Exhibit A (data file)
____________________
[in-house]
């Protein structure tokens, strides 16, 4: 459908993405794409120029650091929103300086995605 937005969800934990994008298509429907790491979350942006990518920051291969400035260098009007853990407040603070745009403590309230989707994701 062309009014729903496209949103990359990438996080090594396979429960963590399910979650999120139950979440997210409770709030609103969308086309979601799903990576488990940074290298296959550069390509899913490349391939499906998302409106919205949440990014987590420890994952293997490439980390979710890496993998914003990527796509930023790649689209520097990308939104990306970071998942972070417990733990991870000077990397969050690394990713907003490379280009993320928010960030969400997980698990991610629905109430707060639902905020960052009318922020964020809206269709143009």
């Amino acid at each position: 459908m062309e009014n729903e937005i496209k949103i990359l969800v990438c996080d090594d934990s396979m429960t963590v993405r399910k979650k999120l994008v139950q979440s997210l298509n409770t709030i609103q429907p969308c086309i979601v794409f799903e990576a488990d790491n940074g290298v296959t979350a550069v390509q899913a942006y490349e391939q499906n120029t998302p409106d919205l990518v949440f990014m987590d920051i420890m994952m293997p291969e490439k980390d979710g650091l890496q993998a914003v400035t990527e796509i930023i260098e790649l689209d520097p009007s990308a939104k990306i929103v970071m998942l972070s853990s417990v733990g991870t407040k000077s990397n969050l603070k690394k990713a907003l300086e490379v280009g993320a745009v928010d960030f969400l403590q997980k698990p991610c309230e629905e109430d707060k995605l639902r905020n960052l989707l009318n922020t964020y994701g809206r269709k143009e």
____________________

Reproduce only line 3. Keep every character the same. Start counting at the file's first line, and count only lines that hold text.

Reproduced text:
């Amino acid at each position: 459908m062309e009014n729903e937005i496209k949103i990359l969800v990438c996080d090594d934990s396979m429960t963590v993405r399910k979650k999120l994008v139950q979440s997210l298509n409770t709030i609103q429907p969308c086309i979601v794409f799903e990576a488990d790491n940074g290298v296959t979350a550069v390509q899913a942006y490349e391939q499906n120029t998302p409106d919205l990518v949440f990014m987590d920051i420890m994952m293997p291969e490439k980390d979710g650091l890496q993998a914003v400035t990527e796509i930023i260098e790649l689209d520097p009007s990308a939104k990306i929103v970071m998942l972070s853990s417990v733990g991870t407040k000077s990397n969050l603070k690394k990713a907003l300086e490379v280009g993320a745009v928010d960030f969400l403590q997980k698990p991610c309230e629905e109430d707060k995605l639902r905020n960052l989707l009318n922020t964020y994701g809206r269709k143009e």